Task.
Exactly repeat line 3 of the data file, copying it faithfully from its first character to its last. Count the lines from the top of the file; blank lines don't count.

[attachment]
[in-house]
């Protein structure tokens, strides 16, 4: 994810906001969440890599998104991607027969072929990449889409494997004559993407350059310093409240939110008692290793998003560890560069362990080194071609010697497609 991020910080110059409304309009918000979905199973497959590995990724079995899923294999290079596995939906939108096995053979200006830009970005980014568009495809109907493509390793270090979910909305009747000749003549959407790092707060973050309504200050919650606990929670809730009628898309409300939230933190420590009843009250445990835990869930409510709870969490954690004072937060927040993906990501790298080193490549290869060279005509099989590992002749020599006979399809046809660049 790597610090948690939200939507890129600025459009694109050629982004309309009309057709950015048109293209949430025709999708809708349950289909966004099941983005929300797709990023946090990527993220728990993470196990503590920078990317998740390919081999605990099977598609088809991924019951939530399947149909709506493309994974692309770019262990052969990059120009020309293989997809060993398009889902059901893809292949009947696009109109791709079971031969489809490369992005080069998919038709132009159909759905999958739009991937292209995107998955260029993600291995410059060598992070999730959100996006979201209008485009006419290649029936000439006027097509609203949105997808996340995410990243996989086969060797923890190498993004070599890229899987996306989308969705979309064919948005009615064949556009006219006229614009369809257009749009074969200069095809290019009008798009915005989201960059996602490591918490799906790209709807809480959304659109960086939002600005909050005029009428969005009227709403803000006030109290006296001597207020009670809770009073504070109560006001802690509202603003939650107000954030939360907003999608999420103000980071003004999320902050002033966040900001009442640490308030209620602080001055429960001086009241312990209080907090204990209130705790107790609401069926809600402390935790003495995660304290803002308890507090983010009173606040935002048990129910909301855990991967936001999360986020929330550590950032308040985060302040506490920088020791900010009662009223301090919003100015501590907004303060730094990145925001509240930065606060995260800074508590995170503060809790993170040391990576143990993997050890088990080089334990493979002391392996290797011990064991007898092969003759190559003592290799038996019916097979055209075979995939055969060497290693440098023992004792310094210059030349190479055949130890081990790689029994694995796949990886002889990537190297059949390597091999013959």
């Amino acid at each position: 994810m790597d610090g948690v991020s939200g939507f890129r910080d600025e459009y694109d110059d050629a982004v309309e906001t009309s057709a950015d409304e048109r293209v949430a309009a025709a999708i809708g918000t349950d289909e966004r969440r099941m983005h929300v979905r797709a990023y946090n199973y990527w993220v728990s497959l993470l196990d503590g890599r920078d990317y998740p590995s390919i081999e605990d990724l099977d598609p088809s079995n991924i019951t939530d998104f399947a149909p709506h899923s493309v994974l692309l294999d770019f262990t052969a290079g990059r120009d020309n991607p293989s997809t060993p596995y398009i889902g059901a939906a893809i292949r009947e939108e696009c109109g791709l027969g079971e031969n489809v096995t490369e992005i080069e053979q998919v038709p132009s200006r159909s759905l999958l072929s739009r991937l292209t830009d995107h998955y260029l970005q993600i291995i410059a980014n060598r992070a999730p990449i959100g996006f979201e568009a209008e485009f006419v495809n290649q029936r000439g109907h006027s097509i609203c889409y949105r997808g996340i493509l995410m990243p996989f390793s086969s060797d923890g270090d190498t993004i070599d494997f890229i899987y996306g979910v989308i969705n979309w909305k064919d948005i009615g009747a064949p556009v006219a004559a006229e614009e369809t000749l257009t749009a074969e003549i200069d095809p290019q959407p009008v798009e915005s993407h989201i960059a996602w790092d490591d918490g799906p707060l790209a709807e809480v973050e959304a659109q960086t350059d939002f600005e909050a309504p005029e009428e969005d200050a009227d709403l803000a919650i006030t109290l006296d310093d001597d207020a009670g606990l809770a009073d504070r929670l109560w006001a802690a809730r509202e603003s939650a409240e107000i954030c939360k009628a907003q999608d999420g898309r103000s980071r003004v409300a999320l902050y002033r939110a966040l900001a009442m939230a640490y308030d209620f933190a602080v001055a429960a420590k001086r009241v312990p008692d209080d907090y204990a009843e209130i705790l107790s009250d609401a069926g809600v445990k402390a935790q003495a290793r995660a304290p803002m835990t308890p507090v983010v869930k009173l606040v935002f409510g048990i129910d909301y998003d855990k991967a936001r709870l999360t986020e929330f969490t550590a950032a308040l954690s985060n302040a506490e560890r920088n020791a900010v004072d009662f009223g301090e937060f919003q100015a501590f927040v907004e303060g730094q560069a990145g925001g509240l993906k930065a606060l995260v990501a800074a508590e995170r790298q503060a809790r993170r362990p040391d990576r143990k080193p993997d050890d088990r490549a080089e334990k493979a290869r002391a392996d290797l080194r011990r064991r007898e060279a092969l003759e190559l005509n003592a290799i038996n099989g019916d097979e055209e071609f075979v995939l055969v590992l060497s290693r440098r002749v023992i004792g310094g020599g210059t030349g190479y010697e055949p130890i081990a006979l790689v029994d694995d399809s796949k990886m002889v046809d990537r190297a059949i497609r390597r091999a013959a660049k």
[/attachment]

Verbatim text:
């Amino acid at each position: 994810m790597d610090g948690v991020s939200g939507f890129r910080d600025e459009y694109d110059d050629a982004v309309e906001t009309s057709a950015d409304e048109r293209v949430a309009a025709a999708i809708g918000t349950d289909e966004r969440r099941m983005h929300v979905r797709a990023y946090n199973y990527w993220v728990s497959l993470l196990d503590g890599r920078d990317y998740p590995s390919i081999e605990d990724l099977d598609p088809s079995n991924i019951t939530d998104f399947a149909p709506h899923s493309v994974l692309l294999d770019f262990t052969a290079g990059r120009d020309n991607p293989s997809t060993p596995y398009i889902g059901a939906a893809i292949r009947e939108e696009c109109g791709l027969g079971e031969n489809v096995t490369e992005i080069e053979q998919v038709p132009s200006r159909s759905l999958l072929s739009r991937l292209t830009d995107h998955y260029l970005q993600i291995i410059a980014n060598r992070a999730p990449i959100g996006f979201e568009a209008e485009f006419v495809n290649q029936r000439g109907h006027s097509i609203c889409y949105r997808g996340i493509l995410m990243p996989f390793s086969s060797d923890g270090d190498t993004i070599d494997f890229i899987y996306g979910v989308i969705n979309w909305k064919d948005i009615g009747a064949p556009v006219a004559a006229e614009e369809t000749l257009t749009a074969e003549i200069d095809p290019q959407p009008v798009e915005s993407h989201i960059a996602w790092d490591d918490g799906p707060l790209a709807e809480v973050e959304a659109q960086t350059d939002f600005e909050a309504p005029e009428e969005d200050a009227d709403l803000a919650i006030t109290l006296d310093d001597d207020a009670g606990l809770a009073d504070r929670l109560w006001a802690a809730r509202e603003s939650a409240e107000i954030c939360k009628a907003q999608d999420g898309r103000s980071r003004v409300a999320l902050y002033r939110a966040l900001a009442m939230a640490y308030d209620f933190a602080v001055a429960a420590k001086r009241v312990p008692d209080d907090y204990a009843e209130i705790l107790s009250d609401a069926g809600v445990k402390a935790q003495a290793r995660a304290p803002m835990t308890p507090v983010v869930k009173l606040v935002f409510g048990i129910d909301y998003d855990k991967a936001r709870l999360t986020e929330f969490t550590a950032a308040l954690s985060n302040a506490e560890r920088n020791a900010v004072d009662f009223g301090e937060f919003q100015a501590f927040v907004e303060g730094q560069a990145g925001g509240l993906k930065a606060l995260v990501a800074a508590e995170r790298q503060a809790r993170r362990p040391d990576r143990k080193p993997d050890d088990r490549a080089e334990k493979a290869r002391a392996d290797l080194r011990r064991r007898e060279a092969l003759e190559l005509n003592a290799i038996n099989g019916d097979e055209e071609f075979v995939l055969v590992l060497s290693r440098r002749v023992i004792g310094g020599g210059t030349g190479y010697e055949p130890i081990a006979l790689v029994d694995d399809s796949k990886m002889v046809d990537r190297a059949i497609r390597r091999a013959a660049k």